Airstrike Hits Civilians, Afghan Officials Say
Saturday, June 23, 2007
KABUL, June 22 -- A NATO airstrike targeting Taliban insurgents in southern Afghanistan has killed dozens of civilians, including women, children and a Muslim cleric, Afghan officials said Friday.
The deaths, if confirmed, would add to a civilian toll that has become a major flash point in the war this year, with Afghans becoming increasingly angry with NATO and U.S.-led forces for not doing more to protect noncombatants.
NATO officials said Taliban fighters were killed in the airstrike overnight Thursday, but acknowledged that civilians might have died as well. They also said the Taliban is deliberately putting civilians in harm's way to provoke a backlash against international forces.
The clash Thursday night began when Taliban fighters attacked NATO troops in the Gereshk district of Helmand province and then fled to a residential area, said Mohammed Anwar Esaqzai, a member of parliament who represents Helmand. After a firefight that lasted several hours, he said, NATO forces called in an airstrike that killed 36 civilians belonging to three families.
"This is happening a lot," Esaqzai said, noting that several airstrikes have killed civilians in recent months. "If it continues to happen, it will raise the anger of the people and cause big problems for NATO."
The provincial police chief, Mohammad Hussein Andiwal, put the civilian death toll at 25. He said that among the dead were nine women, three infants and a local Muslim cleric.
"Afterward, the people wanted to protest. But we went there and told them not to because the terrorists will take advantage and it will become violent," he said.
[In a separate incident Friday, NATO and U.S.-led forces killed about 60 insurgents in the Bermel district of Paktika province near the border with Pakistan, in what was described as the largest insurgent formation crossing the region in six months, NATO said Saturday, according to the Associated Press.]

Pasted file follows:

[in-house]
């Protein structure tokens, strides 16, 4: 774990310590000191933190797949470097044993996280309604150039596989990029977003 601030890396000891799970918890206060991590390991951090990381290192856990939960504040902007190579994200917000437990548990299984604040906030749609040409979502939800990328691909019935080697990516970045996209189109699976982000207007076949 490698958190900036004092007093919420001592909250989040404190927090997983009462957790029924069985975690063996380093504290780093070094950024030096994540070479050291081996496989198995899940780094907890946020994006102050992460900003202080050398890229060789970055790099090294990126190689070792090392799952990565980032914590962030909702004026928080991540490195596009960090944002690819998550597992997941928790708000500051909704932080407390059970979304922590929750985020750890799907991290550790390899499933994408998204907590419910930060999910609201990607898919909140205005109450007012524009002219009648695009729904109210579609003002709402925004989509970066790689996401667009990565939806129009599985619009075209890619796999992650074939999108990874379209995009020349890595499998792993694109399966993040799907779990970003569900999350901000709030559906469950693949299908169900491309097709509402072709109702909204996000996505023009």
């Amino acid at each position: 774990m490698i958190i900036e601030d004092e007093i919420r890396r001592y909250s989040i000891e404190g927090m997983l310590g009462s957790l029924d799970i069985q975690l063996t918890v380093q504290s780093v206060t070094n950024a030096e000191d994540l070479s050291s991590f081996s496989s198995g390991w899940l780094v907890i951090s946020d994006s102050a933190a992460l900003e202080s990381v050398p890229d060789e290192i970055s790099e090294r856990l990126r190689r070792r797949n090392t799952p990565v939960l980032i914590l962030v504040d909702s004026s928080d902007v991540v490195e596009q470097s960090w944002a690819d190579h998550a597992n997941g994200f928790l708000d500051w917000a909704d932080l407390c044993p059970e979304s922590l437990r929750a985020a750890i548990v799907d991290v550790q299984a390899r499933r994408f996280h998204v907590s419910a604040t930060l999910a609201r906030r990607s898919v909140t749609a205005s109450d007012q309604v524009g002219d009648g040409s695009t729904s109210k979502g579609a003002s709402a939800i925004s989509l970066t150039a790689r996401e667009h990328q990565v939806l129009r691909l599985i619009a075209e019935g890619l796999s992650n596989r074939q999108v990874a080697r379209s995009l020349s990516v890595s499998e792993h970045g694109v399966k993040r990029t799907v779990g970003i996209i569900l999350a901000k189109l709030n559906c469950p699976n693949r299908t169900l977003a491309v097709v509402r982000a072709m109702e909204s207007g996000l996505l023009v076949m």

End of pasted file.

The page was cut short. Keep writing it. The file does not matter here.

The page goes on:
NATO forces said they lacked precise information about casualties in Friday's airstrike in Helmand. "We're certainly not disputing the figures. But we haven't been able to get into the area to confirm them," said Lt. Col. Mike Smith, a NATO spokesman.
According to Smith's account, insurgents attacked a contingent of British troops operating in the area at about 9 p.m. Thursday, and the troops responded with small-arms fire. They later requested an airstrike on a compound. Most of the 30 insurgents believed to be inside were killed, Smith said.
"We did not identify any civilians in the area at the time," he said. "Otherwise we would not have opened fire."
NATO forces returned to the area Friday morning to look for wounded civilians, but Taliban members who were taking part in a funeral opened fire on the approaching troops. After withdrawing, the troops returned several hours later, and a firefight was continuing Friday evening.
NATO Secretary General Jaap de Hoop Scheffer, speaking in Ottawa, blamed insurgents for the deaths but said the alliance would be reviewing its procedures to try to limit such incidents.
Violence has been surging in Afghanistan in recent weeks, with civilians paying a heavy price. Approximately 177 civilians were killed this year in NATO or U.S.-led military operations, according to the AP. Other counts have reached at least 230. The AP says 169 civilians have been killed in attacks by insurgents, including a recent series of suicide bombings.
In an interview with the BBC on Thursday, Afghan President Hamid Karzai said the large number of civilian casualties in NATO or U.S.-led operations was "difficult for us to accept or understand." Karzai and his government have frequently accused international forces of not doing all they can to protect civilian lives.
"Every effort has to be made for it to stop," he said in the BBC interview. "Every detail has to be worked out . . . in order for civilians to stop being casualties."
News of the deaths in Helmand came on a day when NATO forces accused the Taliban of using "illegal, immoral methods to fight." The tactics have allegedly included placing a suicide vest on a 6-year-old boy and telling him to push a button as he walked up to a group of Afghan police or army officers. NATO said in a statement that the boy did not understand, and he ultimately asked the officers why he was wearing the vest.
Special correspondent Javed Hamdard contributed to this report.